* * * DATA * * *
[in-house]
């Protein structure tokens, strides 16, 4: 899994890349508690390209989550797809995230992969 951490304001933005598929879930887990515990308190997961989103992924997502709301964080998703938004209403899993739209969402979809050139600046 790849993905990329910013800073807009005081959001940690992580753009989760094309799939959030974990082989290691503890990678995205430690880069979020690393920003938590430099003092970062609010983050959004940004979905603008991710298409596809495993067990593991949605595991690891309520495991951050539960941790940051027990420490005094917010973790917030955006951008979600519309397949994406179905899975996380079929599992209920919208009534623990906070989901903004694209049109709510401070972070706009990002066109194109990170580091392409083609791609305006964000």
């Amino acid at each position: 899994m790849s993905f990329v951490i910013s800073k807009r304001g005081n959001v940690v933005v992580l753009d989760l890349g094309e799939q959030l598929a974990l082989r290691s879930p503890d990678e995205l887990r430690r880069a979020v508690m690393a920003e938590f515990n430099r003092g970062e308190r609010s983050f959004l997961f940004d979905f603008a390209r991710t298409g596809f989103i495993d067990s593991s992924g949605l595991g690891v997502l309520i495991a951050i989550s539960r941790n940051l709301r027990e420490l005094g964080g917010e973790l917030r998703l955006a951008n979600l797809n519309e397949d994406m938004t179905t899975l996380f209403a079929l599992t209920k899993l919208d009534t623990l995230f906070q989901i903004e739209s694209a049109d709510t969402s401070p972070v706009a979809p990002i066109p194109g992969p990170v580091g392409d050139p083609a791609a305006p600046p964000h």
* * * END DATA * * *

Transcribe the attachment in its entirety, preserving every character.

[in-house]
């Protein structure tokens, strides 16, 4: 899994890349508690390209989550797809995230992969 951490304001933005598929879930887990515990308190997961989103992924997502709301964080998703938004209403899993739209969402979809050139600046 790849993905990329910013800073807009005081959001940690992580753009989760094309799939959030974990082989290691503890990678995205430690880069979020690393920003938590430099003092970062609010983050959004940004979905603008991710298409596809495993067990593991949605595991690891309520495991951050539960941790940051027990420490005094917010973790917030955006951008979600519309397949994406179905899975996380079929599992209920919208009534623990906070989901903004694209049109709510401070972070706009990002066109194109990170580091392409083609791609305006964000």
């Amino acid at each position: 899994m790849s993905f990329v951490i910013s800073k807009r304001g005081n959001v940690v933005v992580l753009d989760l890349g094309e799939q959030l598929a974990l082989r290691s879930p503890d990678e995205l887990r430690r880069a979020v508690m690393a920003e938590f515990n430099r003092g970062e308190r609010s983050f959004l997961f940004d979905f603008a390209r991710t298409g596809f989103i495993d067990s593991s992924g949605l595991g690891v997502l309520i495991a951050i989550s539960r941790n940051l709301r027990e420490l005094g964080g917010e973790l917030r998703l955006a951008n979600l797809n519309e397949d994406m938004t179905t899975l996380f209403a079929l599992t209920k899993l919208d009534t623990l995230f906070q989901i903004e739209s694209a049109d709510t969402s401070p972070v706009a979809p990002i066109p194109g992969p990170v580091g392409d050139p083609a791609a305006p600046p964000h």